Posted by: eheino | March 8, 2013

The use of e-books in School Libraries

There is no doubt that student’s preferences for accessing information is changing. In classrooms every day we see students reaching for technology rather than books when they need information or entertainment. As Teacher Librarians we need to keep up with the needs of our students to ensure they have access to the information they need, in a way that will keep their attention and hopefully assist in retaining that information as well.

Shatzkin (2013) points to the trends in digital and print media in 2013, and he suggests that “store sales for books will continue to lose ground to online (print and digital) at a rate of 5-to-10 percent a year for some years to come” (Shatzkin, 2013). The question is, what will this mean for our school libraries? I think it will be necessary for libraries to have a collection of e-books that reflect this trend, particularly in high schools, where students are more likely to want immersive literature rather than picture books. However, having a collection exclusively in electronic form could isolate students who do not have access to the necessary equipment to read e-books. For this reason I believe it is necessary to replicate the electronic collection in print form, at least at this stage of transition.

Something I am finding difficult to comprehend is what exactly students want and need from e-books. For me, there is something different about holding a book and physically turning the pages. Being able to physically touch the pages and the pictures has always been important to me as an alternative to all the screens I look at on a day-to-day basis. But I was born in the transition period. My childhood was dominated by physical learning tools, and we only had access to computers once a week. It wasn’t until mid to late high school that use of the internet became widespread , and smaller devices have only become popular since reaching adulthood. But for children that are born with this technology, will they have the desire for physical books? Will it mean something to them to hold the book in their hand and read it? Or will they become so accustomed to looking at a screen that a print book won’t hold their attention? Only small children hold the answer to these questions at the moment, and I am fascinated (and slightly terrified) to find out.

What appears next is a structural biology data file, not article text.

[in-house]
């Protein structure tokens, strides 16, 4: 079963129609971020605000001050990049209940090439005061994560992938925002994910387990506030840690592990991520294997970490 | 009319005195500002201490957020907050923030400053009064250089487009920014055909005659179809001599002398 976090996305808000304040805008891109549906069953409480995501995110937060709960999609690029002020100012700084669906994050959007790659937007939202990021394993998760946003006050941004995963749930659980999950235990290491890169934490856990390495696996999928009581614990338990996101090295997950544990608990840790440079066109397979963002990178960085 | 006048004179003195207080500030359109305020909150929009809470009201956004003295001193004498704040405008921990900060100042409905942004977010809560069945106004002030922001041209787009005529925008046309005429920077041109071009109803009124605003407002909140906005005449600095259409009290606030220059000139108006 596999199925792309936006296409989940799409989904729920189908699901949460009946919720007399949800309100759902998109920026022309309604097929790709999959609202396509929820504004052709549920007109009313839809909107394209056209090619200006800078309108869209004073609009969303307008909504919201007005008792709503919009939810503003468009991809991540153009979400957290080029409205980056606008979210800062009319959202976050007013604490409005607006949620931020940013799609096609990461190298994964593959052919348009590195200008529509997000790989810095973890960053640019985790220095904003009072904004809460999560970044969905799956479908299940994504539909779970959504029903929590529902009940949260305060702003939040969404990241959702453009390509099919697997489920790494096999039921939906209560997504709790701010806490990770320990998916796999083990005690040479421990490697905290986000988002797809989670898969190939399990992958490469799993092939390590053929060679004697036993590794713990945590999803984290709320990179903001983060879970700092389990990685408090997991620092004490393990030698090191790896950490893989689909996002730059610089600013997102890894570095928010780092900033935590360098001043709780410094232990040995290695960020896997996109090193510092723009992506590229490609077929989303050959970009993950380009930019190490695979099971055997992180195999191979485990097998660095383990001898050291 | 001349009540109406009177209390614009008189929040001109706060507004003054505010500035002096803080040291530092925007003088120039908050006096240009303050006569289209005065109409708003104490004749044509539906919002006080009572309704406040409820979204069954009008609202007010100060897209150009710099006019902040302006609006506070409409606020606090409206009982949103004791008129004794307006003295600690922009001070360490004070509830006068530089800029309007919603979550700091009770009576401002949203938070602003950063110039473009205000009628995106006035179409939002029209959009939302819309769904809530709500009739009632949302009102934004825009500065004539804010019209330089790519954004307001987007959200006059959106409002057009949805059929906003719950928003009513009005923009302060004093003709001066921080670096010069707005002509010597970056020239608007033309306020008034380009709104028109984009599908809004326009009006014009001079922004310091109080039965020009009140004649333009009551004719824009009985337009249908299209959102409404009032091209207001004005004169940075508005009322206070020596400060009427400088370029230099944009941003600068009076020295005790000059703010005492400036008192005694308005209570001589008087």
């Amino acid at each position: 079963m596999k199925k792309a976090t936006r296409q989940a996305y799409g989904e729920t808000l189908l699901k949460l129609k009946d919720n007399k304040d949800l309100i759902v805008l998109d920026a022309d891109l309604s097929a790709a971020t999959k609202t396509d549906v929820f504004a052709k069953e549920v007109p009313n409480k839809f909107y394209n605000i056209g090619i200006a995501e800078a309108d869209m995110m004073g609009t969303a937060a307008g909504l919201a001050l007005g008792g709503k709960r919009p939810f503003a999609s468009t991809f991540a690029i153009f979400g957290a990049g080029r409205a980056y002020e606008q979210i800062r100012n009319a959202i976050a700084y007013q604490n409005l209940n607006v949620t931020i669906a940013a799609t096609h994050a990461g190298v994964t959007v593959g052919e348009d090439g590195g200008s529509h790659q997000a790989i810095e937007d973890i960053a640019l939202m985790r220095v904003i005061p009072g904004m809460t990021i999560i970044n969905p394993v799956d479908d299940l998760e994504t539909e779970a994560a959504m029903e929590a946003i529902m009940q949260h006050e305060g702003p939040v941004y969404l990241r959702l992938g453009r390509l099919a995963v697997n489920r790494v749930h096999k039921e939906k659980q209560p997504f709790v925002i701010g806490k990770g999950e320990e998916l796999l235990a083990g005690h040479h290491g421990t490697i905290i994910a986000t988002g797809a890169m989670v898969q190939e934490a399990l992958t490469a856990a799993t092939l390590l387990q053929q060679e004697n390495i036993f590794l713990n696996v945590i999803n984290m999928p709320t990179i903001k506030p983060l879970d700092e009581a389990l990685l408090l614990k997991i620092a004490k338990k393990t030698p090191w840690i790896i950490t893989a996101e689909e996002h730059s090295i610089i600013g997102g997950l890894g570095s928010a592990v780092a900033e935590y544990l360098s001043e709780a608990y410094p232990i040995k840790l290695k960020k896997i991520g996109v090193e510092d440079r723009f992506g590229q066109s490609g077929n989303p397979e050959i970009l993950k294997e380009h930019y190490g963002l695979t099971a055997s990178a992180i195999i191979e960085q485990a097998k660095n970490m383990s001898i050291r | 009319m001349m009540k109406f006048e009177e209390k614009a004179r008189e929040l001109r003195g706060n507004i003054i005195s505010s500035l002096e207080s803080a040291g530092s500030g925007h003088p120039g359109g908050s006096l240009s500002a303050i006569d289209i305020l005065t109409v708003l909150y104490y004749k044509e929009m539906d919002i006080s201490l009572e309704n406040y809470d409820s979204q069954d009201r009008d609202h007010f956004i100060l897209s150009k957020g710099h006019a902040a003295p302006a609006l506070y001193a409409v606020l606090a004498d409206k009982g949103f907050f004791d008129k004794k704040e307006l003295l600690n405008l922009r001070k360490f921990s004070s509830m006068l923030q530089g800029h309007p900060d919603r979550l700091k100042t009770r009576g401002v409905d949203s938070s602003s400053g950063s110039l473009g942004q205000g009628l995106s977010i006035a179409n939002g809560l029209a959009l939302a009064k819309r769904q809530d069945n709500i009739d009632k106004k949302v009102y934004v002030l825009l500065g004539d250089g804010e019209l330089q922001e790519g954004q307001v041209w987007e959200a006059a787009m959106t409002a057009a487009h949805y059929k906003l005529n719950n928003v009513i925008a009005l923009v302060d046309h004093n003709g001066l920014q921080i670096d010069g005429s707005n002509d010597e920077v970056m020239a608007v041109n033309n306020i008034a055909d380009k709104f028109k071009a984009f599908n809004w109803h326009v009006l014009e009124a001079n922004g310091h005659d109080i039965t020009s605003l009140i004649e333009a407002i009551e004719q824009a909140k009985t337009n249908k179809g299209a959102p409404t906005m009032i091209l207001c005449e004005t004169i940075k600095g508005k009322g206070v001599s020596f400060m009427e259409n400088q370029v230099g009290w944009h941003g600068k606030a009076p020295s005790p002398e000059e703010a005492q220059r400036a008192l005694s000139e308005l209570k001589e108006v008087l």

With that in mind, at present I think it is important that we provide both options for students, and allow them to choose which they would rather interact with. Digital content should not replace print content entirely; instead it should complement current print collections, and provide an alternative source of access for popular items. According to Mitchell (2011), ‘A key role for school libraries is to […] incorporate resources that are both ‘high touch and high tech’ to maximise student engagement and learning.’ I think we should keep this in mind as the push for our collections to change increases.

Shatzkin (2013) also mentioned the potential for branded digital subscription offers from the biggest publishers. If this comes to pass I think it would be a fantastic thing for school libraries. If libraries had subscriptions to these services, they would automatically have access to a plethora of new resources which they could then share with their students. Librarians could then preview these books online, and purchase the best resources in print form for the physical collection.

In summary, while it is important for school libraries to keep up with current trends in e-books, it is equally important for students to have access to quality print media. Libraries with excellent collections of both print and e-books are equitable for all students and allow students to choose the type of media they would like to access.

Mitchell, P (2011) Resourcing 21st century online Australian Curriculum: The role of school libraries, FYI Autumn 2011, pp. 10-15.

Shatzkin, M. (2013). What to Watch for in 2013 In The Idea Logical Company. Retrieved from


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